With Earth Day last week, we saw plenty of discussion about the carbon footprint and energy demands of various new-economy, pandemic-driven activities. When it comes to the energy impact of the emerging remote-work models, the jury seems to be out.
A colleague called my attention to a U.K. website called Utility Bidder, which has a “Zoom Emissions
” page claiming to show how much energy a Zoom call’s bandwidth typically might demand. You can adjust the calculator according to how much video you do, whether calls are 1:1 or multi-party, and typical video quality. I plugged in a guesstimate of my usage: 20 hours of video calls a week (Yikes!); three people per call (averaging between 1:1s and groups); and less than HD video quality. My result? A week of my life spent on video calls uses as much carbon as driving a car… 1.2 miles. Walk to CVS instead of driving, and I’ve carbon-offset my work for the week.
The Utility Bidder site suggests you could save the carbon impact of a video call by just sending an email instead. That’s probably good advice from a human perspective — spare everyone one more video call
. But it’d take a lot of emails to offset that one-mile drive for me.
Now, consider the massive energy savings we’ll all have when we transition to the hybrid-work future, when all those cars are off the roads for good during rush hours. Right?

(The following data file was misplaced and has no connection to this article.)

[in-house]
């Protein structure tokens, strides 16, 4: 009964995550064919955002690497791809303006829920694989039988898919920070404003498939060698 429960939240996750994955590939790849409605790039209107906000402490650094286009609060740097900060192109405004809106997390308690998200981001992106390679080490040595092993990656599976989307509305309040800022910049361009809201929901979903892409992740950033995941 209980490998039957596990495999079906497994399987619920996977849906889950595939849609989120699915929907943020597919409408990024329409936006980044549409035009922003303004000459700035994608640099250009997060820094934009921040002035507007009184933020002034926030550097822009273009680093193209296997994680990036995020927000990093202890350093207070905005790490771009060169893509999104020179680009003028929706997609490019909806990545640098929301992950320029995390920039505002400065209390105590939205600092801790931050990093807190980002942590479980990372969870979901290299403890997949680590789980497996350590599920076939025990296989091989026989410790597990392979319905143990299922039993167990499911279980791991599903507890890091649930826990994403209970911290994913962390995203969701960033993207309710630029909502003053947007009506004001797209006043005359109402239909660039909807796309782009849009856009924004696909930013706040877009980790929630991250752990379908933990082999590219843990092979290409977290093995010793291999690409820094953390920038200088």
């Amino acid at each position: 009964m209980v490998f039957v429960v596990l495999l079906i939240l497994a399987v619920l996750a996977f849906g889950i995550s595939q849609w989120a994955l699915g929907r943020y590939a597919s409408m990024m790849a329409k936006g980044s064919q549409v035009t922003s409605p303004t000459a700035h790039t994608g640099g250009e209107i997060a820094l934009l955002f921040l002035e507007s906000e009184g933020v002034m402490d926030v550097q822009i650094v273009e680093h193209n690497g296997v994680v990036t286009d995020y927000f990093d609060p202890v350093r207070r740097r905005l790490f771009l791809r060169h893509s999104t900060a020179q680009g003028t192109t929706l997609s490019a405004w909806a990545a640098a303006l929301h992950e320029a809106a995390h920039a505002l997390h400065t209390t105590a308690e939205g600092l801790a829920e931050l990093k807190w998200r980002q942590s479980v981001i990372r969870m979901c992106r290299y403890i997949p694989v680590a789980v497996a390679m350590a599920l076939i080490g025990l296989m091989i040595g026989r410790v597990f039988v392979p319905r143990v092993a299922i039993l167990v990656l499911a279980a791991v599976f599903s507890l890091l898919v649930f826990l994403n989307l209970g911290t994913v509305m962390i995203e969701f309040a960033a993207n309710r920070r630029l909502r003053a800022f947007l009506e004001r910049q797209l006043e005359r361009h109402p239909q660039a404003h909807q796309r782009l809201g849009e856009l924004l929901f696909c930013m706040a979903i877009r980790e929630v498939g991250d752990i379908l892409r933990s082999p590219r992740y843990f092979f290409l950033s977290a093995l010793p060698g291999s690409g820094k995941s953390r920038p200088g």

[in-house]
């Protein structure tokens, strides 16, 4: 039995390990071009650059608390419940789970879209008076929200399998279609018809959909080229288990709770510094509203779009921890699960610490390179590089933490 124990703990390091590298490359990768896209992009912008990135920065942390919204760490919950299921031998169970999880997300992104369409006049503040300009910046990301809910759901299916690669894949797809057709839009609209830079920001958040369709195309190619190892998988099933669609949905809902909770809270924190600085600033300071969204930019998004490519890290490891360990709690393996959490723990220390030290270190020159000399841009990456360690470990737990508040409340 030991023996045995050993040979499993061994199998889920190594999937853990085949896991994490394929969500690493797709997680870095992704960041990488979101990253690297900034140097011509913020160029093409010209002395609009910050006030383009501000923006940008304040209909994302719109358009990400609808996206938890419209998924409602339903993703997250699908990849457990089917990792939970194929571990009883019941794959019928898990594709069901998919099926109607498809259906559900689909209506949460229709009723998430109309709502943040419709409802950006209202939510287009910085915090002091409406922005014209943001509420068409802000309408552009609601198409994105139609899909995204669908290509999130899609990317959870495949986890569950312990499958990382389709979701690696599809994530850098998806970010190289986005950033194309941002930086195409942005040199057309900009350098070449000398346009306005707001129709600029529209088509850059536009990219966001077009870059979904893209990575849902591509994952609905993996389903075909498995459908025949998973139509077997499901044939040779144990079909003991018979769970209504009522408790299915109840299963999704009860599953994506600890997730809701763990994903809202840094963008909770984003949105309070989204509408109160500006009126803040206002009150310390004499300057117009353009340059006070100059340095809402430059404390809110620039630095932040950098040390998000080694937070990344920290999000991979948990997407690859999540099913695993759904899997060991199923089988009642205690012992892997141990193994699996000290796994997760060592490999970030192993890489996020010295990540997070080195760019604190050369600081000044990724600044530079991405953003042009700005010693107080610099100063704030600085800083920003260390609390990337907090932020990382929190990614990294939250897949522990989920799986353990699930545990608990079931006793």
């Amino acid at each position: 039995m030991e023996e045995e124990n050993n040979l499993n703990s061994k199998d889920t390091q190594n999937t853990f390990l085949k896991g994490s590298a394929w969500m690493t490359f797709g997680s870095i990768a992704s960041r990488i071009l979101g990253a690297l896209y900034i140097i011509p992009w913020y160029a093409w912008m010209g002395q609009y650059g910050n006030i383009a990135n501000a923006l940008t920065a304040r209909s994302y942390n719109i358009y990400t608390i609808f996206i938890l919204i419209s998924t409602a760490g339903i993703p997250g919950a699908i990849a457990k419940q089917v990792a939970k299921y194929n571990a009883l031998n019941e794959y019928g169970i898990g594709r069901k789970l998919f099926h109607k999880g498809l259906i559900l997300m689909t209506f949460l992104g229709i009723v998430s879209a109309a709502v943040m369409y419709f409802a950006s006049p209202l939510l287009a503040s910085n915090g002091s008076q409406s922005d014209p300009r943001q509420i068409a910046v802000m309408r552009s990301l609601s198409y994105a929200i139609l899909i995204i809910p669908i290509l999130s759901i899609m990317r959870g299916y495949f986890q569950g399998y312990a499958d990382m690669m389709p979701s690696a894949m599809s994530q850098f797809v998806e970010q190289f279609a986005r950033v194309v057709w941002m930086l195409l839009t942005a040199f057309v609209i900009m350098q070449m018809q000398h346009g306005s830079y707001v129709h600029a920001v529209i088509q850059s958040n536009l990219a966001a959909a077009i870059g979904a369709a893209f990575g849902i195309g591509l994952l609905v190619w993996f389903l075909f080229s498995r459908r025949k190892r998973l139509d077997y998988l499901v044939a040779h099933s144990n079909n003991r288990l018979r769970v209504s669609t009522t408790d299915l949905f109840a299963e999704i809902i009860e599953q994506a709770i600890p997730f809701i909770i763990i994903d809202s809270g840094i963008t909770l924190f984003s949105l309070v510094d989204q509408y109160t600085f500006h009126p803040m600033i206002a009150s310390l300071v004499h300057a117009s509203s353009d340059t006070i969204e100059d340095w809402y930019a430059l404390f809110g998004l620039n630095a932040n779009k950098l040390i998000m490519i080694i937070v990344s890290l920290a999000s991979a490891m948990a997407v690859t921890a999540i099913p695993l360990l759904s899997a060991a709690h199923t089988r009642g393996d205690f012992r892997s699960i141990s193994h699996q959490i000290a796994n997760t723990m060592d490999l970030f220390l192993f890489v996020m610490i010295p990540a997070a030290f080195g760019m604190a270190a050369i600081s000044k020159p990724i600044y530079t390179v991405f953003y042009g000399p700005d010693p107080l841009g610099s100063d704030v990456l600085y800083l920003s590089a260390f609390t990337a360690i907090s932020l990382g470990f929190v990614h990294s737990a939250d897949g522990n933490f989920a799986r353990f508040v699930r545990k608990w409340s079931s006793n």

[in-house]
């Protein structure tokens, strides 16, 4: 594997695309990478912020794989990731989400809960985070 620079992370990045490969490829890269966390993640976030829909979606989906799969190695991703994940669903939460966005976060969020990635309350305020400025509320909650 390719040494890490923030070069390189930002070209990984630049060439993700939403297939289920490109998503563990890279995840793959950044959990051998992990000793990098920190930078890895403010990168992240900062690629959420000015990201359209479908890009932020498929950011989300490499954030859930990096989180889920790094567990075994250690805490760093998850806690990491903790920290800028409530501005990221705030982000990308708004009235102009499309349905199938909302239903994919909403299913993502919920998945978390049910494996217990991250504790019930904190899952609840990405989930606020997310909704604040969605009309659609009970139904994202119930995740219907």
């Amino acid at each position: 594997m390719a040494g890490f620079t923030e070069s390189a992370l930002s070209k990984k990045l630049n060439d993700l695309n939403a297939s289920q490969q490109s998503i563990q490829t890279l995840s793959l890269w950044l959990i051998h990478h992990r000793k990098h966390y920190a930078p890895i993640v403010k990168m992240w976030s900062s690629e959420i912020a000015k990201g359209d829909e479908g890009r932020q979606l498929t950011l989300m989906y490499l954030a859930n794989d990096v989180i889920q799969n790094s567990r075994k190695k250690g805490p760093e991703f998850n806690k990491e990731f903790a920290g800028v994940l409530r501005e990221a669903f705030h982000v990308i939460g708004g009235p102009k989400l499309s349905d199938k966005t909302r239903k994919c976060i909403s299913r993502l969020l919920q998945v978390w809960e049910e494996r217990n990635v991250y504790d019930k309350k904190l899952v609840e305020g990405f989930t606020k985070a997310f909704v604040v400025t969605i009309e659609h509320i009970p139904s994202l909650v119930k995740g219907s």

Well, that could be complicated too. An October 2020 study
from the National Institutes of Health suggests that the energy savings from an individual working from home, say, three days a week, could be balanced out by other lifestyle choices that would increase their energy consumption —for example, using the savings of a telecommuting lifestyle to buy a bigger home. (Indeed, one consistent theme throughout the pandemic has been many workers’ need for more space to accommodate a more professional office-type setup in the home.)
In the paper, NIH reviewed existing studies on the topic of telecommuting’s energy demand and ultimately concluded that most of the literature does support the position that remote work saves energy. However, they also point out that the more recent studies show a more limited benefit, particularly when the research takes into account the kind of ripple or “rebound” effects mentioned above.
At the enterprise level, you’d have to take into account new sorts of rebound effects as you consider the types of potential change to office designs that my colleague Beth Schultz wrote
about recently. Clearly these will vary with the enterprise, but hopefully enterprises will make sustainability one of the guiding principles as these spaces get built out and tradeoffs start getting made.
Similarly, many enterprises have talked about moving to “hub and spoke” model of office deployments around metro areas. I’ve yet to see any research on how such models’ balance of smaller, dispersed office spaces, (presumably) reduced commuting distances, and ripple effects in employee lives would wind up affecting energy use overall.
With so many factors to balance out, enterprises that are serious about limiting their carbon footprint will likely need to add their sustainability officers to the discussion about the future of the office.